Senate ignores IRS warning, passes tax work-around bill
Defying a warning from the Internal Revenue Service, the Illinois Senate has overwhelmingly approved a bill intended to give local taxpayers a workaround for new federal caps on state and local tax deductions. […]
The Senate action came yesterday afternoon when, by a 51-1 margin with one abstention, the Senate approved a bill sponsored by Sen. Julia Morrison, D-Deerfield, that allows taxpayers to substitute donations to charities benefiting state government, municipalities and school districts for regular Illinois income-tax and property-tax payments. Donors would receive a credit worth 90 percent of their donations, applied to their state or local tax liability.
The IRS earlier this week suggested that it will rule against such measures, which already are the law in Connecticut, New Jersey, New York and other high-tax states. The agency suggested that charitable donations are not supposed to reap a financial reward for the donor and said it will follow not state but federal law, which under the measure approved by President Donald Trump last year limits SALT deductions to $10,000 a year.
“Property tax relief is an important issue all around the state,” Morrison said in a phone interview. Any final IRS ruling “probably is not going to happen until the fall,” and may be challenged in court, she said. “I think it’s important for us to pass legislation that will help our residents.” […]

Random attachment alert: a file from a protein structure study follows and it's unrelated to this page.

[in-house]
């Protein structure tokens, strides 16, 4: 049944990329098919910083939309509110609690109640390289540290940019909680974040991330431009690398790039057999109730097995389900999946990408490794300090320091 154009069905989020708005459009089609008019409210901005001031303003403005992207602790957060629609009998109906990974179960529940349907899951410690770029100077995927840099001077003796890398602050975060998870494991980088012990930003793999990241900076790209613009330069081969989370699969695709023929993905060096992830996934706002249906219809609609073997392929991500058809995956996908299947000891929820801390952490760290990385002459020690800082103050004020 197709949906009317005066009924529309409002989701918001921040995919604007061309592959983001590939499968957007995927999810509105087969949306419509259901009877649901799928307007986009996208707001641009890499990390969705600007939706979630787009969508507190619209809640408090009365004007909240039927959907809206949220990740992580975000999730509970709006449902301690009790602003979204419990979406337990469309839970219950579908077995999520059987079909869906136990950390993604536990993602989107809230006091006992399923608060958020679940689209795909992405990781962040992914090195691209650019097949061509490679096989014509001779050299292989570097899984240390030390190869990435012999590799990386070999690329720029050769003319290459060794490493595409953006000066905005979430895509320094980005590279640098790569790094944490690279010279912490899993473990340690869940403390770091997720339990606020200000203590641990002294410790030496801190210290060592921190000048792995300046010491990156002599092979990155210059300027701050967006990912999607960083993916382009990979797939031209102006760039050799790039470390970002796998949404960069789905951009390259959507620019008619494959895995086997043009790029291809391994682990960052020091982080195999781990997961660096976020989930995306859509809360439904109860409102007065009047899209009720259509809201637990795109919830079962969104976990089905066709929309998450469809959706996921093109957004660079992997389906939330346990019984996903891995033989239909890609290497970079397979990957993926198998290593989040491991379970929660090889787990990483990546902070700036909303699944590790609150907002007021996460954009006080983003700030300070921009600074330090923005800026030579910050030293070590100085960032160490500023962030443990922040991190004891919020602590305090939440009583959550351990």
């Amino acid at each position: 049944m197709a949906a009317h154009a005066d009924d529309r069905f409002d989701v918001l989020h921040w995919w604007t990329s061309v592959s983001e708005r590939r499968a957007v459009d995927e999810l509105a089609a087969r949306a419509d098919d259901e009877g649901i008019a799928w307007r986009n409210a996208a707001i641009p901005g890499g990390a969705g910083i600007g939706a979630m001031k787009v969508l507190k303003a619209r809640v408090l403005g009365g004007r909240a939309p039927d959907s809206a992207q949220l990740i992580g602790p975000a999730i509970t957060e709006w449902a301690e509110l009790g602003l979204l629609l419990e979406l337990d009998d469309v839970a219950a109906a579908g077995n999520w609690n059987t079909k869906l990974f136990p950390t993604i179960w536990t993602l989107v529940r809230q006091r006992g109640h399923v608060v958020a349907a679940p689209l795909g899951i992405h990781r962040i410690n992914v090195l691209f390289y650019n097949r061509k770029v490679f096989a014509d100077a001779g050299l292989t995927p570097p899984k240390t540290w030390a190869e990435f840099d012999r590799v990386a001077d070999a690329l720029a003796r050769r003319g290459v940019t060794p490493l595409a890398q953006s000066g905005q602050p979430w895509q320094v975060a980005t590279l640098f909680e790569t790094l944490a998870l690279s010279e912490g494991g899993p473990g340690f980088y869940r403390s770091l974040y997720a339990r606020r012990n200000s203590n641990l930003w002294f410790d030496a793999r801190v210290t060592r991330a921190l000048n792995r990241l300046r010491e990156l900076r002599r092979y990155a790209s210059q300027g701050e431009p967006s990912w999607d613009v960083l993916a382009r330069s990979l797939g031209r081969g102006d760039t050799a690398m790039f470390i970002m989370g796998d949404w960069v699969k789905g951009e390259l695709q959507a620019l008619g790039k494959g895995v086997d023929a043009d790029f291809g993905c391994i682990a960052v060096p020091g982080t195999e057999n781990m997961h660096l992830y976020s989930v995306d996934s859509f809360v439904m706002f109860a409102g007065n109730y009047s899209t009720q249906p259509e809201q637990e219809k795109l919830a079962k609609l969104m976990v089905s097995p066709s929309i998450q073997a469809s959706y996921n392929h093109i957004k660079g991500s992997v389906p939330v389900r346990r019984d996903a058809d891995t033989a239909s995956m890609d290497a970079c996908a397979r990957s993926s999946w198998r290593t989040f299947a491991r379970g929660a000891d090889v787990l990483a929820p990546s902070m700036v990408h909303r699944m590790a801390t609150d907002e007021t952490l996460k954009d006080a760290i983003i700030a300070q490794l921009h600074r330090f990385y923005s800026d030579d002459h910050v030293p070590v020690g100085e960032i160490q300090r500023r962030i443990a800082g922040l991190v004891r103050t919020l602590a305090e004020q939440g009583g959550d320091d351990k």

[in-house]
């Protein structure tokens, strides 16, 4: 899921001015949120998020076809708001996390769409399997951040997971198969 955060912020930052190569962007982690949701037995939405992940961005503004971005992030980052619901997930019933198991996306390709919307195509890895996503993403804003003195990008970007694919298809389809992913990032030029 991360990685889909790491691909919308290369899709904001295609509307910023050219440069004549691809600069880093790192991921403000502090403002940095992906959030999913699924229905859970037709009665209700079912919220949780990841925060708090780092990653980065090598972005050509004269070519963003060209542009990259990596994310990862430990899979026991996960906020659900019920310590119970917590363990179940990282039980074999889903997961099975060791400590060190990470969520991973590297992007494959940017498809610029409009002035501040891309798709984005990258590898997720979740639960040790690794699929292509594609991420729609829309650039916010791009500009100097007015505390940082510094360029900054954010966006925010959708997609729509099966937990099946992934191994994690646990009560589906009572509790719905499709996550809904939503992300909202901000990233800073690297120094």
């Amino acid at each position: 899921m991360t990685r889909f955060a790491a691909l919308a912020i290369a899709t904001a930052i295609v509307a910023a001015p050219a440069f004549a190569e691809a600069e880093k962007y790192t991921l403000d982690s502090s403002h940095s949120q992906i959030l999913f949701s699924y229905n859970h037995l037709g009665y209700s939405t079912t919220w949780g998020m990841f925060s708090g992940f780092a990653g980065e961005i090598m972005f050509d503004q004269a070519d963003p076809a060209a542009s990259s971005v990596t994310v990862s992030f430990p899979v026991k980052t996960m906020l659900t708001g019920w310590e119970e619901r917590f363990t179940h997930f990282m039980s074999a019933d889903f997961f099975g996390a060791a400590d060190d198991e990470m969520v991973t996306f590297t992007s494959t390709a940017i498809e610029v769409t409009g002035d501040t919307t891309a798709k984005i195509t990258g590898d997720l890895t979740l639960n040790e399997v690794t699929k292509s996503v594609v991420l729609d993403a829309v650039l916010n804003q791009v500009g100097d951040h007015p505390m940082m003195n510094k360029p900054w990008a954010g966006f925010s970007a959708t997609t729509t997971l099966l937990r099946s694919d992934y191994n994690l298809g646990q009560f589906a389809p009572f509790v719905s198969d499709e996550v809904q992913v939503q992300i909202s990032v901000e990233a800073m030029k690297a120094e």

“How quickly, what’s in it, how it’s impacted by the IRS, all those things need to be considered,” [Steve Brown, spokesman for House Speaker Michael Madigan] said. Concurrence motions on House bills that were amended in the Senate and sent back will occur “next week.”
* Sen. Jim Oberweis was the lone “No” vote. From a press release…
The Internal Revenue Service has warned states looking to get around the deduction caps – New York, New Jersey, Connecticut and now Illinois – that they could face new regulations.
“There is no way the federal government is going to allow states to pull a fast one like that, to find a tricky way around the deduction limits,” Oberweis said. “Trying to get around the IRS is not a good idea. This is a ‘lose-lose’ situation.”
If somehow a court upheld the Illinois plan (unlikely), Oberweis said the federal government could come back and limit all deductions to $10,000, which would be bad news for charities, as charitable contributions could be negatively impacted.